Wagener always exhibited an ambivalent attitude about the settlement
that started around his father's gristmill. On the one hand, he immediately
started selling off large portions at the north end of Main street,
but held onto prime commercial property at the foot of the street for
more than three decades. He was always identified with the group that
wanted the are at the foot of the street to be "downtown",
but his actions don't readily support that identification.
that as it may, as the land he was selling lay further and further south,
he sold it in smaller and smaller pieces. These last three lots in the northeast
quarter of lot 37 illustrate this pretty well.
lot marked "A" on the map was sold in 1815 by James Smith of Benton
to Asa Cole, for $100, marking it nearly certainly as unimproved land. Cole
was a tavern- and store-keeper at the head of the street, who clearly saw
opportunity to the south along Main street. Smith, obviously, bought the
land, amounting to one acre, from Wagener in the first place, but the deed
is unrecorded. He too was an entrepreneur at the head of the street; about
this time he apparently fell on hard times, and perhaps that's why he sold
this lot. The land was home to a succession of commercial enterprises, was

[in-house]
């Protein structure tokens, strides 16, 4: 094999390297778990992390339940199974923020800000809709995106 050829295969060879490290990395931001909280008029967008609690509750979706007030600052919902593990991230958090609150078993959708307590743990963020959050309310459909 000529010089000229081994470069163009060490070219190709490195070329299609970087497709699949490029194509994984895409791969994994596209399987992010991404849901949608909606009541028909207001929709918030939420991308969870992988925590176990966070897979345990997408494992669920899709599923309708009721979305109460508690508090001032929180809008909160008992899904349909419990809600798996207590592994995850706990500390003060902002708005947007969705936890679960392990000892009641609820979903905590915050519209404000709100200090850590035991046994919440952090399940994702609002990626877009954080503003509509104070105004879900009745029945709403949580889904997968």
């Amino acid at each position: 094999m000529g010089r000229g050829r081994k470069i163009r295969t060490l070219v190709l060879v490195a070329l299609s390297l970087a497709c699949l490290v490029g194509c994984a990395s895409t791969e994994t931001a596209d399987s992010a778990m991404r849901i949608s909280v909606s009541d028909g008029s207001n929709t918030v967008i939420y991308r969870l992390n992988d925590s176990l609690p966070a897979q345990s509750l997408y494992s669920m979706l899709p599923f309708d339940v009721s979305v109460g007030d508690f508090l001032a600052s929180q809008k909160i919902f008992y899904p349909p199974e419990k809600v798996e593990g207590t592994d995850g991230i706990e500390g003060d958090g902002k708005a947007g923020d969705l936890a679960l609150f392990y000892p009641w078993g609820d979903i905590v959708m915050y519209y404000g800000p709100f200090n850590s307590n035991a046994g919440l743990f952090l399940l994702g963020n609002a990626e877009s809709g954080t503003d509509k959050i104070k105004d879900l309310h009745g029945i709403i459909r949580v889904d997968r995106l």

split about in half, reunited as a dwelling lot, and then was split again
into the lots that eventually became #s 310 and 312 Main street.
was also intended to be a commercial property. Wagener sold it to John F.
Ellsworth in 1817, for $150 (which seems to have been his standard price
for a single lot). It was sold a couple of times in quick succession after
that: to Amasa Holden, a cabinet-maker; to William Babcock; to Samuel Babcock
(probably a relative, maybe a brother); and then in 1830 to Henry Welles
who built the beautiful house that still stands at #306. The two lots on
either side were also made from the Welles lot near the turn of the 20th
is the only one of these lots that remained more or less intact. Wagener
sold it in 1823 to Abel F. Turrell, also intended to hold a store. The interesting
thing about the deed is that it doesn't mention Court Street. The lot abuts
the two-acre "Public Square" directly on the north; by 1824 the
street is mentioned in land transactions, thus giving us a pretty good idea
of when it was opened for traffic.